The title of the book is pointedly so far up itself it should never have seen daylight let alone publication. Dylan appears to have fallen for all his Nobel Prize for Literature hype, and presents this volume as a serious piece of cultural criticism. Which is all well and good, until the main subject Dylan mainly appears to be criticizing is women not words or music.

Detroit City
(Bobby Bare – Released in 1963, but it sounds pure 1953. A little nostalgic ditty that is still drenched with the pioneer spirit of moving on to somewhere else where the grass is greener, while longing for the familiar comforts of home. It is a song of struggling and failure, and just the kind of thing that I can imagine a young Dylan listening to while he made plans to escape the Minnesotan Iron Range, to the mean, but potentially gold-paved streets of New York. I wonder how many times the young Dylan listened to this in his cold rooms, not yet having made it big, and missing Minnesota’s rural charms.)
 
Pump It Up
(Elvis Costello & the Attractions – Notable because of its clear debt to Subterranean Homesick Blues in cadence, rhythm and melody line. If I was Bob I would have sued his nerdy little ass. It is almost worth buying the book to read what Dylan has to say about this cheeky piece of Dylan-homage. I suppose Dylan being quite the artistic thief himself might have been tempted towards clemency towards the cooler Elvis. )
 
Without a Song
(Frank Sinatra – Crooner shite. Bland and banal. Dylan said early on that he was a ‘simple song and dance man’, which was disingenuous of him to say the least. I don’t think I am alone in feeling bitterly disappointed that Dylan allowed him Sinatra obsession to get in the way of his creative life. )
 
Take Me From This Garden of Evil
(Jimmy Wages. Well, the Jewish Robert Zimmerman transformed himself into the evangelical Christian Bob Dylan. A rock and roll Christian revivalist plea for redemption…with a hint of blaming the eternal ‘Eve’ for his fate…And so the woman-hating begins…)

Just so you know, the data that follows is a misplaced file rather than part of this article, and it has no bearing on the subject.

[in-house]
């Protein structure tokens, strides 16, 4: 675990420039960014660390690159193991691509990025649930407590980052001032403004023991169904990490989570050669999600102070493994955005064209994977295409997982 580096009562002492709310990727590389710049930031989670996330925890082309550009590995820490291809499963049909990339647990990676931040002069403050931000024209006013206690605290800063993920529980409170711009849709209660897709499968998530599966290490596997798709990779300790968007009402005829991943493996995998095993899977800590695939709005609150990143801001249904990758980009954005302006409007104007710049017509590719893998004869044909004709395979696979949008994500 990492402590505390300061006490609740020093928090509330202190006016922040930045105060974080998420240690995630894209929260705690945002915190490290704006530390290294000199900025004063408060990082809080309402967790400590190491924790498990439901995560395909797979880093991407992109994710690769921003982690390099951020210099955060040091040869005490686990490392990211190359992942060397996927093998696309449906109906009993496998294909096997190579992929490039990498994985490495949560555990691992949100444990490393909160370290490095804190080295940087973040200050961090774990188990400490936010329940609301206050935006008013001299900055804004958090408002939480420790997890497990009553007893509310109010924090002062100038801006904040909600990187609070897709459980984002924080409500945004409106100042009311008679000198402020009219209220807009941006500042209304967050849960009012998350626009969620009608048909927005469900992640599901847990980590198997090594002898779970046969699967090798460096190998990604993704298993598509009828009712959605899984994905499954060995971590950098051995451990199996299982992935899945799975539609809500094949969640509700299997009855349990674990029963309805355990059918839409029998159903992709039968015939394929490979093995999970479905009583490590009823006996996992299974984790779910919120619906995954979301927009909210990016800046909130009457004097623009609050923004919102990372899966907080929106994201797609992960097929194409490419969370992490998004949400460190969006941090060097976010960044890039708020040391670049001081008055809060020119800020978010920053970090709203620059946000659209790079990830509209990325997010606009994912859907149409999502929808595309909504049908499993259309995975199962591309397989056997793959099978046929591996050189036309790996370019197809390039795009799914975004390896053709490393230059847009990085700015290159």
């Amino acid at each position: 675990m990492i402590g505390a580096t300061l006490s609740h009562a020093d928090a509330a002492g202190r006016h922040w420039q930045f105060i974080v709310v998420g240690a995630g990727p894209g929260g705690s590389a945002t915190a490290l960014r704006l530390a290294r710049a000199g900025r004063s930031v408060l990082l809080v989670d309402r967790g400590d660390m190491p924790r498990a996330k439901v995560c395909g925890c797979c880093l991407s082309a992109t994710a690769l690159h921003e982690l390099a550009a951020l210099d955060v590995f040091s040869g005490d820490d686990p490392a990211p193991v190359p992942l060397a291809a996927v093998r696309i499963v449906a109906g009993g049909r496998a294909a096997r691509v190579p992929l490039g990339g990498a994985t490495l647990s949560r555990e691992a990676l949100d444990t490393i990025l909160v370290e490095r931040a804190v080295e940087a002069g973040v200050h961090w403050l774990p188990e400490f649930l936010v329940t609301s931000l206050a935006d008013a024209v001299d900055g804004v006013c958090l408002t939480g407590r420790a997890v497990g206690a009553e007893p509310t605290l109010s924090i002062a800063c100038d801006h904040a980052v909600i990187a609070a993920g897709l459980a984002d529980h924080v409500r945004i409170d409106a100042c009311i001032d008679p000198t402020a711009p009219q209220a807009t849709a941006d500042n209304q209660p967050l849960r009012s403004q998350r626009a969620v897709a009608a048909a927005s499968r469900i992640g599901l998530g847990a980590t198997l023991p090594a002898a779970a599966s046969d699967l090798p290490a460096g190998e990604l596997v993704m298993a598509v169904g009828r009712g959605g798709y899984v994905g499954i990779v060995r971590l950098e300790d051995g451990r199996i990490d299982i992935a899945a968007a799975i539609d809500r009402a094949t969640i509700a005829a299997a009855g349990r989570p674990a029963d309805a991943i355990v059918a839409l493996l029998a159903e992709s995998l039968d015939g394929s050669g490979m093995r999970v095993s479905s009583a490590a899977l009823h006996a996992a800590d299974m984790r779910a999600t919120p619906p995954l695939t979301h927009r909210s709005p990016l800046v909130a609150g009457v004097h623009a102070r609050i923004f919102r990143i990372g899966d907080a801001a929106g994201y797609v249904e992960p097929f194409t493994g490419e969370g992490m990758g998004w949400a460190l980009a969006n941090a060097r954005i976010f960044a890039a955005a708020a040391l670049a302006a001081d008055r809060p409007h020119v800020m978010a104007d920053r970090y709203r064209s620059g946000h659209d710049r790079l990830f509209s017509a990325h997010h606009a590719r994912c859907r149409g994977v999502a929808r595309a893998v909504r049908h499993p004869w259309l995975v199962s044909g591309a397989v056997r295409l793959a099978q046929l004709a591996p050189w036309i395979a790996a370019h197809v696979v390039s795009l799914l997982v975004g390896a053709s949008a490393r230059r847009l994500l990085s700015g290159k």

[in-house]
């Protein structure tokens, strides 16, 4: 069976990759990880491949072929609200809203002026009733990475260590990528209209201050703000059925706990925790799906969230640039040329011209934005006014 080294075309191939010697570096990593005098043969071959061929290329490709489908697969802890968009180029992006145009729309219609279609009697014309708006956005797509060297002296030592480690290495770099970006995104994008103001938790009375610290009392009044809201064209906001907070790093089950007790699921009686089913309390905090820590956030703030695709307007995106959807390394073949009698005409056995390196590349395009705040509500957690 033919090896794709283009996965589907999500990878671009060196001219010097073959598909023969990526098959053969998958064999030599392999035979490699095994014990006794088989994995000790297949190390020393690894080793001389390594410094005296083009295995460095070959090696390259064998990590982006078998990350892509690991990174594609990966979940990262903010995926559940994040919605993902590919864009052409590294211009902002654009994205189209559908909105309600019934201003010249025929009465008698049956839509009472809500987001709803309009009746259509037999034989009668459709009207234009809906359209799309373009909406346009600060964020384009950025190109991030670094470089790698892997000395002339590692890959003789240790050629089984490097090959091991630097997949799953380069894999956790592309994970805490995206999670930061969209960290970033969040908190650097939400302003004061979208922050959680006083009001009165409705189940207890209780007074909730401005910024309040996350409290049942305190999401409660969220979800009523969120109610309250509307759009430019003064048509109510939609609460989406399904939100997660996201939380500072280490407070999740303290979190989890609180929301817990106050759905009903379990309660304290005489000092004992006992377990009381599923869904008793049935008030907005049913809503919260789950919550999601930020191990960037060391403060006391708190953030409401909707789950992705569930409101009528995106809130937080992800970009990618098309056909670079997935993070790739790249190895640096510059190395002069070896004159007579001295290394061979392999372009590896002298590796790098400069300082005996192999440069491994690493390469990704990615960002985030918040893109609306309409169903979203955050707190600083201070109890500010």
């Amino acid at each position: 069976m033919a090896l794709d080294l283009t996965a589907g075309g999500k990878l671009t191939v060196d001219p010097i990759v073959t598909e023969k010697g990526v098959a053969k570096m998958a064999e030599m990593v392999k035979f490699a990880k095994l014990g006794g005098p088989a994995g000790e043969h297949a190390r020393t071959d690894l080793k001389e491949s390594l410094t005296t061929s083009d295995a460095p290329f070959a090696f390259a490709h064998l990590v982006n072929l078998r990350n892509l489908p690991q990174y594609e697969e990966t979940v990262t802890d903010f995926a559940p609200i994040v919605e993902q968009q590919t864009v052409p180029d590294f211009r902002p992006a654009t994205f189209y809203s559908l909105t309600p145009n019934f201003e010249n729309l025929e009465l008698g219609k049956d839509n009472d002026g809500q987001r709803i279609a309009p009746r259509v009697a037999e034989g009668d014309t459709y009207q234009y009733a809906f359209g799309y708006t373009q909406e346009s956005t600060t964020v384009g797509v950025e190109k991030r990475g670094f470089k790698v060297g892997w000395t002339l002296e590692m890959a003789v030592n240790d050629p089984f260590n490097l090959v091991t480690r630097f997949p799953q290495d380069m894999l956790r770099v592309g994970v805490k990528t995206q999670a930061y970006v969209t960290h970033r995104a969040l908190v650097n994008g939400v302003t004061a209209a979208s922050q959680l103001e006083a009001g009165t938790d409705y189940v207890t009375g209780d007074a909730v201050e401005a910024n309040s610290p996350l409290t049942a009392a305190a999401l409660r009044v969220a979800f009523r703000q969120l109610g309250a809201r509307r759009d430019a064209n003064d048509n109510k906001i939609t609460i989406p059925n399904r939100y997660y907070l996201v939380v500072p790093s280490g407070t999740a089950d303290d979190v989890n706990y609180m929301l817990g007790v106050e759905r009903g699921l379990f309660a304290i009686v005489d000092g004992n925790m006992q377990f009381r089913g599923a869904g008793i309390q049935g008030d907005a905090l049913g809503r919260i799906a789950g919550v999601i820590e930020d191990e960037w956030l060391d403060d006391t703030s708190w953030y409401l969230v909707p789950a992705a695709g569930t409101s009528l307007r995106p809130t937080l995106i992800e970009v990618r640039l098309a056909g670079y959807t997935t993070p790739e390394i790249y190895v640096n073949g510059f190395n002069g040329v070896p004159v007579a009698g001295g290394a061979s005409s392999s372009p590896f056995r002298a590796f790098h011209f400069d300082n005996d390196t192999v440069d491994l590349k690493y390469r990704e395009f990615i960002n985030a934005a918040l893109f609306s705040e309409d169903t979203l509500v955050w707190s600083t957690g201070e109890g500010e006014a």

There Stands the Glass
(Webb Pierce – A country standard that drones on ad nauseum about drowning sadness about a lost love affair in copious amounts of booze. Of course the drinking is all the woman’s fault. Oh Bob….Oh Webb…There are so many songs out there Dylan could have chosen instead of this maudlin rubbish. I don’t know why men think women should be thinking of men ‘in their misery’… Weak sauce.)
 
Willy the Wandering Gypsy and Me
(Billy Joe Shaver – A pretty sweet little country number about men with a wandering soul. Country goes beat. I am all for freedom, but hey guys, wandering down the road and moving on is not romantic and for the boys only. It is very much an ode to the kind of man who says ‘hey darlin’, I just can’t be tied down…good luck with that ‘overdue baby’ that Billy Joe sings about. Thanks boys. Ill do my own wandering thanks…)
 
Tutti Frutti
(Little Richard – OK…I’ll give Bob this one. classic rock and roll with a naughty twist and some lyrics that were barely rescued from some spicy homosexual leanings talking about that tight booty. Classic.)
 
Money Honey
(Jesse Stone, sung by Elvis Presley. OK….So I am getting tetchy now. Shades of gold-digger diatribes, seeing women as prostitutes, and the woman hatred rears its ugly head. From the snippets I have read of Dylan’s writing in this ill-advised book, he describes women as ‘she goat,” a “crazy bitch,” a “gold digging showgirl, full skirted in a cocktail dress” and a “hot-blooded sex starved wench.”… “pug-nosed, grim faced and short on looks,”… “bare breasted, blue veined — short, powerful, and ugly” and “foul-tasting.” None of the quotes I read get any better. Dylan is a misogynistic pig, made bitter through his ill-advised and numerous marriages, using his platform to voice his discontent, and to be frank I thought he was better than that. It would seem not.